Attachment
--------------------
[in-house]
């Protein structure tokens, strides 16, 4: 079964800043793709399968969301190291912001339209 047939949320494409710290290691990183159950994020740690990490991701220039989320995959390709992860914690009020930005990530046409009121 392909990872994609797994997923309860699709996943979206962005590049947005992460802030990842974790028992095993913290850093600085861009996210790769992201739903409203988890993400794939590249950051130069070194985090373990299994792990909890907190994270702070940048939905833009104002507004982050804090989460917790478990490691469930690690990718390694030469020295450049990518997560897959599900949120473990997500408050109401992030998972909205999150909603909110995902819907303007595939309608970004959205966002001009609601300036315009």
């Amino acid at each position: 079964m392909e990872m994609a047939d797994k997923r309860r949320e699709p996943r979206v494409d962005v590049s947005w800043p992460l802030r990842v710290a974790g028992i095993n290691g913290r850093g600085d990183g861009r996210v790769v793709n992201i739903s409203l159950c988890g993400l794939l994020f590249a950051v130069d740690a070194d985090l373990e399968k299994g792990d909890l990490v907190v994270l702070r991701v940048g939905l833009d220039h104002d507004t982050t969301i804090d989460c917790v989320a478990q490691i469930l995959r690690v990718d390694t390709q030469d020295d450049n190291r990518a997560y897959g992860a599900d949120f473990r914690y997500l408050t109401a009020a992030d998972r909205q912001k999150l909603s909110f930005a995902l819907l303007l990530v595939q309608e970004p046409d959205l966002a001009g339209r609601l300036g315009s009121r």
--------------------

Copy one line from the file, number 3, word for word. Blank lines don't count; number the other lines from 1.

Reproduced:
């Amino acid at each position: 079964m392909e990872m994609a047939d797994k997923r309860r949320e699709p996943r979206v494409d962005v590049s947005w800043p992460l802030r990842v710290a974790g028992i095993n290691g913290r850093g600085d990183g861009r996210v790769v793709n992201i739903s409203l159950c988890g993400l794939l994020f590249a950051v130069d740690a070194d985090l373990e399968k299994g792990d909890l990490v907190v994270l702070r991701v940048g939905l833009d220039h104002d507004t982050t969301i804090d989460c917790v989320a478990q490691i469930l995959r690690v990718d390694t390709q030469d020295d450049n190291r990518a997560y897959g992860a599900d949120f473990r914690y997500l408050t109401a009020a992030d998972r909205q912001k999150l909603s909110f930005a995902l819907l303007l990530v595939q309608e970004p046409d959205l966002a001009g339209r609601l300036g315009s009121r």